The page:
This might work for many, but it certainly isn’t the optimal experience for me – and as far as I know, many others like me.
DataQuest forces you to tackle the new topic with an immediate exercise, which you must complete before moving forward. Thankfully, these are exercises aren’t composed of riddles and guesswork. The process to solve this small exercises is available on the same screen, which takes out a lot of the frustration for the student.
Platforms like DataQuest and DataCamp have been criticized for overt ‘hand-holding’. This practice is seen as having adverse affects on the development of students as well as their viability for real world jobs. I disagree.
Each student, except the most mathematically prone, requires some hand-holding at the very beginning of their data science journeys. This is particularly important when fundamental concepts pertaining to functional programming, memory management, and database management are being taught.
DataQuest avoids this common mistake; one that most MOOCs make. To be fair, you really cannot blame the instructors here: they have to teach a subject given a finite set of resources (time, primarily) to a diverse population of students. As a course moderator or instructor, you make a set of assumptions: how much does a student currently know and how much they can absorb during one incremental unit of teaching.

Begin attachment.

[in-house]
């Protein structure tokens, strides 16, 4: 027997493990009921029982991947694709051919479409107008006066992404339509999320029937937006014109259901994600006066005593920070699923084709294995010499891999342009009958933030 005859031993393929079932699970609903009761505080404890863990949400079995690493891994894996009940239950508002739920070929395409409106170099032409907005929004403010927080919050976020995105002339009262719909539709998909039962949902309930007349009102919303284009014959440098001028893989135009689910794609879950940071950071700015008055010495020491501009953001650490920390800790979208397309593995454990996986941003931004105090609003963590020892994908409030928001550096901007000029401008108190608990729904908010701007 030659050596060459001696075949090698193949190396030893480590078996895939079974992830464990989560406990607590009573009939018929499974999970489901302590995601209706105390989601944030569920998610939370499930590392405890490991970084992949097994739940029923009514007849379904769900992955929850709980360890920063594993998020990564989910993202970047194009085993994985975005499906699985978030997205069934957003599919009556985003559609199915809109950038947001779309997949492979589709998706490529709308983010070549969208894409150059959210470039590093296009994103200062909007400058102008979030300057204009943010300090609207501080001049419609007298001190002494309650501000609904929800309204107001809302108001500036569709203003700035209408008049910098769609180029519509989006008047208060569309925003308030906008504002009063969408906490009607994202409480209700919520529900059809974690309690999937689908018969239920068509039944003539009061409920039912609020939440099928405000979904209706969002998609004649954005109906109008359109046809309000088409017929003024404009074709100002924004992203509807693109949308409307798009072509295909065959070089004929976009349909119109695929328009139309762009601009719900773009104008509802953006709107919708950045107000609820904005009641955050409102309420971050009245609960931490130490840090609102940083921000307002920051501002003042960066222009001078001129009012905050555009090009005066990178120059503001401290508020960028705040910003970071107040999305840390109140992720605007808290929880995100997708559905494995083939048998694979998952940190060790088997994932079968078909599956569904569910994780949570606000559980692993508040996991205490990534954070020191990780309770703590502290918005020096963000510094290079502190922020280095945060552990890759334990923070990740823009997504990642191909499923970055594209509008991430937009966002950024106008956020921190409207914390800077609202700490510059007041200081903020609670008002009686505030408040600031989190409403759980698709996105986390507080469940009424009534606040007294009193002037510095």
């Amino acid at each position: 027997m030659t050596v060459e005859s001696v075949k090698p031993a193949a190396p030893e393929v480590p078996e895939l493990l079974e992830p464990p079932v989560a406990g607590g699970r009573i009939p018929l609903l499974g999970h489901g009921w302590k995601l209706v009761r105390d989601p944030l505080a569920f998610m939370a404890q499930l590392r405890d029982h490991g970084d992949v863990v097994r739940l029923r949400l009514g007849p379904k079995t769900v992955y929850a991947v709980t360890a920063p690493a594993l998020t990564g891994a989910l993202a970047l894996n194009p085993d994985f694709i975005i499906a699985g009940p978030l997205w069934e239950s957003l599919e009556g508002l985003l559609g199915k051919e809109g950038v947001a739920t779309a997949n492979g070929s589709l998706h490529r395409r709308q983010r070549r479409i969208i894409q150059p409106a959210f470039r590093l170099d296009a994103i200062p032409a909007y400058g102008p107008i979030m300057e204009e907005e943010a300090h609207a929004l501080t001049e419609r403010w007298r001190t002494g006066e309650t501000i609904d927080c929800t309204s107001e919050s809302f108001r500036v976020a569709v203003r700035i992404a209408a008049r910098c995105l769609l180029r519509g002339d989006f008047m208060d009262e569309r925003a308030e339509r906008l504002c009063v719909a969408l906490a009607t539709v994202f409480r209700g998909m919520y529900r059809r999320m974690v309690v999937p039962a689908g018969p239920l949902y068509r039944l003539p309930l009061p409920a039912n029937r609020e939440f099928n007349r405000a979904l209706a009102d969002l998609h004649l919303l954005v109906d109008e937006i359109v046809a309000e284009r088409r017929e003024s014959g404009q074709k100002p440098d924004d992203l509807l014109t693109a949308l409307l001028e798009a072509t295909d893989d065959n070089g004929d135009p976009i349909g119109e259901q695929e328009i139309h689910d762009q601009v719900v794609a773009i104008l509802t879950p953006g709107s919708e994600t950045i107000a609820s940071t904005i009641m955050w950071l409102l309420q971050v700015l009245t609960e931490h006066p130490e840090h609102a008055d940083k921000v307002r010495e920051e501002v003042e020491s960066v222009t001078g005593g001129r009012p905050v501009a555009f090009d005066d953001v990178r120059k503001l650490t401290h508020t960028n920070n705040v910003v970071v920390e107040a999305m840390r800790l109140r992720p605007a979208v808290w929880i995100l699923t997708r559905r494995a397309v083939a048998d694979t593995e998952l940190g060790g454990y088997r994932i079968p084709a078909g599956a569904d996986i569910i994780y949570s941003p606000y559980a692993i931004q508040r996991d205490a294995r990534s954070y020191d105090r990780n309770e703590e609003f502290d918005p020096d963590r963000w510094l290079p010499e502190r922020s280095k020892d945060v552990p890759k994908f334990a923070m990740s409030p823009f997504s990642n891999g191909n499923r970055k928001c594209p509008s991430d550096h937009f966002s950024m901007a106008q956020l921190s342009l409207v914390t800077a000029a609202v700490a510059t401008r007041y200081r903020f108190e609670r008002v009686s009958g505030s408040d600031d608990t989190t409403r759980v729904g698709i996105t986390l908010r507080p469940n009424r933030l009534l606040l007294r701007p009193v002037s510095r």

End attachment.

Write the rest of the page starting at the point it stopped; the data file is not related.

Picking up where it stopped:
Understandably, the prerequisites for these courses are usually an array of ‘must-have, ideally have, should be’ qualifying statements with a lot of gray areas.
DataQuest takes no such chances. It takes in all comers. Anyone with a high school diploma who can use a web browser is pretty much qualified to start their data science journey. How far they get is whole other story.
A Journey of Learning
The only reason for me to state DataQuest is perfect is if I was being paid a shitload of money for saying so. Since I am not, I will make it obvious: a lot can still be improved for DataQuest to reach it’s potential.
The Data Science and Data Engineer paths start off strong but really falter in the end. The teaching text and instructions are readable but do not meet quality requirements expected from a growing IT company nestled in the heart of the tech Mecca. There should be no reason that basic grammatical mistakes should be repeated mission after mission.
To their credit, the staff at DataQuest replied positively to my complaints. A lot of the text at the latter end of the courses has been rewritten or improved, with most grammatical mistakes amended.
Okay, so here’s the deal: DataQuest sucks when it comes to their pricing. No, it isn’t very expensive. Paying $25 a month for the Data Analyst path or $45 a month for the Data Science path shouldn’t be a big deal for a course that can potentially earn you exponentially more in the future.